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KT-1 Woongbi Korean Basic Trainer

The KT-1 Woong-Bee (Great Flight) serves as a basic training aircraft for the Air Force pilots. KAI and the ADD jointly developed Korea's first indigenous aircraft exclusively using domestic technologies in a project that began in 1988. The plane was the first in its class ever to be designed entirely by a computer. It is equipped with all the systems needed to teach intricate acrobatic maneuvers as well as a computer controlled flight system. The Korean government planned to replace the aged T-37 and T-41 fleet of training planes with the KT-1.

Since the beginning of the KT-1 development program in 1988, KT-1 was developed by the cooperation between KAI and ADD (Agency for Defense Development) utilizing Korea's own technology. In 1998, KAI received the production certification for KT-1 from the Ministry of Defense as the basic trainer for the ROKAF.

The Korea Aerospace Industries (KAI) unveiled the KT-1 basic trainer, codenamed ``Woongbee, at its manufacturing facility in November 2000. KAI delivered the first KT-1 to set in order in AB in November 2000 and since the 2001, the student pilots have graduated from the basic trainer course with KT-1. In addition to unveiling of the first independently-developed aircraft, KAI also held ceremonies for rolling out the KT-1 and performing various test runs of the advanced military aircraft. The successful introduction of KT-1 followed a decision in 1988 to localize technological research for aircraft and came after more than 10 years of intensive development.

The KT-1 basic trainers come with turbo-prop engines boasting 950- horsepower that generate a maximum speed of up to 648 kilometers per hour and can cover a distance of 1,700 kilometers without refueling. The aircraft, which will basically be used by the Republic of Korea Air Force, measures 10.3 meters in length, 10.6 meters in width and 3.7 meters in height.

Having the well proven integrated system package like ASIP(Aircraft Structural Integrity Program), configuration control and ILS, KT-1 has various systems that can be satisfied for the diversity of needs and requirements of customers.

In April 2003 the Republic of Korea became one of the world's few aircraft exporters by providing trainer airplanes to Indonesia. It is the first time for the country to export airplanes. The KT-1B, a modified version of the KT-1, enables air force pilots to prepare for supersonic fighter jets and can be equipped with light arms for combat. By the end of 2003, according to the KAI, it would deliver seven jets plus spare parts as well as provide Indonesian pilots and maintenance staff with flight and maintenance education under a lump-sum $60 million contract with the Indonesian Air Force. It is also negotiating the export of 13 additional KT-1Bs to Indonesia. The KAI said it could export more than 150 KT-1Bs worth some $500 million by 2012 as over 20 countries have shown keen interest in the plane.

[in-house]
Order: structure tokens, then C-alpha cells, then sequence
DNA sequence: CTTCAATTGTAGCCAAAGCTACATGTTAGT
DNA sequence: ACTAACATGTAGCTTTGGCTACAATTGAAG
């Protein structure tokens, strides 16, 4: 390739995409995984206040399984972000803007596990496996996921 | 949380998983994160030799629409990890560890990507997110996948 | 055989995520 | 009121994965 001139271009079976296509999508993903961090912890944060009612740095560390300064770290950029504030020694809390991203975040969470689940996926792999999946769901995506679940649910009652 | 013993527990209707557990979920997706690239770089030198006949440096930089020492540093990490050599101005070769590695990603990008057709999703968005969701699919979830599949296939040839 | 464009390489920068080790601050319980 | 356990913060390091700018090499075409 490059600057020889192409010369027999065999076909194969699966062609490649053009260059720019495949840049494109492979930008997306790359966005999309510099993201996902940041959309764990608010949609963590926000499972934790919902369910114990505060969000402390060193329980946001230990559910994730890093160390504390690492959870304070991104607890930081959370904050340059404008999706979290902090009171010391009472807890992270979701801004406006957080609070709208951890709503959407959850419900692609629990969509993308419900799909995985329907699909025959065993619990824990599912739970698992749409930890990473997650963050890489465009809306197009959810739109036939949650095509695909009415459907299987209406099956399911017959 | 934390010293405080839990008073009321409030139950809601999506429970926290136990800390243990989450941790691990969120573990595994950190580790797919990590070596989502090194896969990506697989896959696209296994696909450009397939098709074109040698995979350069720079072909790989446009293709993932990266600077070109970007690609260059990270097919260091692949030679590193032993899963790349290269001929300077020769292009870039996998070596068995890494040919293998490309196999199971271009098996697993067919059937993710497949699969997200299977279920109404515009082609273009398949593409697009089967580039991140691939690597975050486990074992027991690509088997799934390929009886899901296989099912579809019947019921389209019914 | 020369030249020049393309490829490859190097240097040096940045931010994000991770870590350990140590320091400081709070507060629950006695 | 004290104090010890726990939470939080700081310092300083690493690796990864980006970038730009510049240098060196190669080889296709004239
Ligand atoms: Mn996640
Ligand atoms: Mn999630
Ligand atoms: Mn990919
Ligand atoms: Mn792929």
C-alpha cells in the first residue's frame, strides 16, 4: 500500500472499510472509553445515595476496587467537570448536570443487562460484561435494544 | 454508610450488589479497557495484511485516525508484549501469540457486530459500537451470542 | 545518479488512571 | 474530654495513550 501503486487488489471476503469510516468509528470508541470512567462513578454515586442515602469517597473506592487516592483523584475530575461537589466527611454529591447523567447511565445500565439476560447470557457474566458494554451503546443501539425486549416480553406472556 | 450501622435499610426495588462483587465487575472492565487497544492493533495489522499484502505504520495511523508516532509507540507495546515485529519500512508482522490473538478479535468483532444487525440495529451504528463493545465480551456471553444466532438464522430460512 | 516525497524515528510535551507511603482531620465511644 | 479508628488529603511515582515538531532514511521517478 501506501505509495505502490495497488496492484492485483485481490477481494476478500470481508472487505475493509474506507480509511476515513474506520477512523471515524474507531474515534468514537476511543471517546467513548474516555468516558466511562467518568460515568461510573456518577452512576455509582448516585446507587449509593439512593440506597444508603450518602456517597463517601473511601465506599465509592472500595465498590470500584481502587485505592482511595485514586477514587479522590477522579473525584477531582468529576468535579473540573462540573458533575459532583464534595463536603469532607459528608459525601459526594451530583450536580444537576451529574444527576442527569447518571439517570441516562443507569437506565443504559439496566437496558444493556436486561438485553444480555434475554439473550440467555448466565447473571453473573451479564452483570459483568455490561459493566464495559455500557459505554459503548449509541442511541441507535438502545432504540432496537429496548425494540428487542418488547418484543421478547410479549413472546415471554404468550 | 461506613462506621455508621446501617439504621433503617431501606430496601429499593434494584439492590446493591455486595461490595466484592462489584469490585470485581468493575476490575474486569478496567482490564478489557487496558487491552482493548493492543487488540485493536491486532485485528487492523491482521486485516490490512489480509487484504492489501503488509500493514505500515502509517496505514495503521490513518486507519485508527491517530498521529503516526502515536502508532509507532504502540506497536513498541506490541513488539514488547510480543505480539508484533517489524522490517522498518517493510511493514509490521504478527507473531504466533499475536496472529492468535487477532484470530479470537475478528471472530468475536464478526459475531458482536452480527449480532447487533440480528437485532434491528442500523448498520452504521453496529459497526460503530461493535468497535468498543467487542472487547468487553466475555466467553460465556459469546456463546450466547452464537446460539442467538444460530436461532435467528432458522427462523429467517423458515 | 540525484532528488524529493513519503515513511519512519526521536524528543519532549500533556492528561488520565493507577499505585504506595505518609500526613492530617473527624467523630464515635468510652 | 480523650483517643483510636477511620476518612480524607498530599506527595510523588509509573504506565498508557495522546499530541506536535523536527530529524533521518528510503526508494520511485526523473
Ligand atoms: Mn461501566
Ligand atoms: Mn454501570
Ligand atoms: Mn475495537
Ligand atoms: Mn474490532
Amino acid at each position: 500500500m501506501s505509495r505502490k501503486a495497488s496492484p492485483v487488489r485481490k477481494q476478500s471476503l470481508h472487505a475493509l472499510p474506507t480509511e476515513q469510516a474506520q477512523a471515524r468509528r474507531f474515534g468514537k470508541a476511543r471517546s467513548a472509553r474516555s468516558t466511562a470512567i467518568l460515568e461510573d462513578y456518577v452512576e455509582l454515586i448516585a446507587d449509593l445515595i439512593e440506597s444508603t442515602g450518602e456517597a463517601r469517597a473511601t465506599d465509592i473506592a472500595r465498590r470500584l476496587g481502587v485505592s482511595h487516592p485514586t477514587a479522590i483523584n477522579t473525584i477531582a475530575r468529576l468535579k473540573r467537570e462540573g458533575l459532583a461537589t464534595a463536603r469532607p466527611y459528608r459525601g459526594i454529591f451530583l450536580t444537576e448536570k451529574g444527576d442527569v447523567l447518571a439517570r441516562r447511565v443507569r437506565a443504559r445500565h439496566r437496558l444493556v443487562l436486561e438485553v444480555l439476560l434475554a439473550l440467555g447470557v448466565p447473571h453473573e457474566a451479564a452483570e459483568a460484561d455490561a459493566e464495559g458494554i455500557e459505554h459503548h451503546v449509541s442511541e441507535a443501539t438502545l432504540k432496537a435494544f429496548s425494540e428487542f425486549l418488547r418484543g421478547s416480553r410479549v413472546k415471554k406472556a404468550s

In August 2007 the state-funded Korea Aerospace Industries (KAI) signed a $500 million contract with Turkey to export 55 upgraded versions of the KT-1 Woongbi basic traine. The deal is the country's second largest arms export after Samsung Techwin's $1-billion license deal over the K-9 self-propelled howitzer with Turkey in 2001. KAI had sold 12 KT-1s to Indonesia, which was considering buying eight more.

On 19 February 2014, KAI (Korea Aerospace Industries) announced the successful first flight of KT-1P, the Korean trainer and armed aircraft for export to Peru. KT-1P is a utility aircraft with improved high-tech avionics equipment and arming capability based on domestic basic trainer KT-1, tactical control aircraft KA-1, which is operated as light attack aircraft, and XKT-1, developed for export by the Ministry of Trade, Industry & Energy (MOTIE). KAI is planning to complete a test and evaluation for the basic configuration of KT-1P by April and obtain an airworthiness certificate for final loading configuration from the government by early 2015. KAI entered into an export deal for a total of 20 KT-1Ps worth 210 million dollars with Peru in 2012 through a government-to-government transaction. Also, in November 2013, it completed the co-production base at Las Palmas air unit in Lima, Peru, establishing a bridgehead for the Latin American market.

The Korea Aerospace Industries inked a deal with Indonesia for three more trainer aircraft on 08 November 2018. The South Korean defense manufacturer said the contract signed in Jakarta was worth about 90 million U.S. dollars and called for the delivery of three KT-1B trainers, aircraft developed using indigenous technology. The planes were due in 28 months. Under the deal, KAI would also install new radar equipment and machine guns on planes it sold to Jakarta previously. With this fourth order, the Indonesian military would have bought a total of 20 KT-1B trainers plus 16 T-50 trainers.

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Page last modified: 08-11-2018 13:46:23 ZULU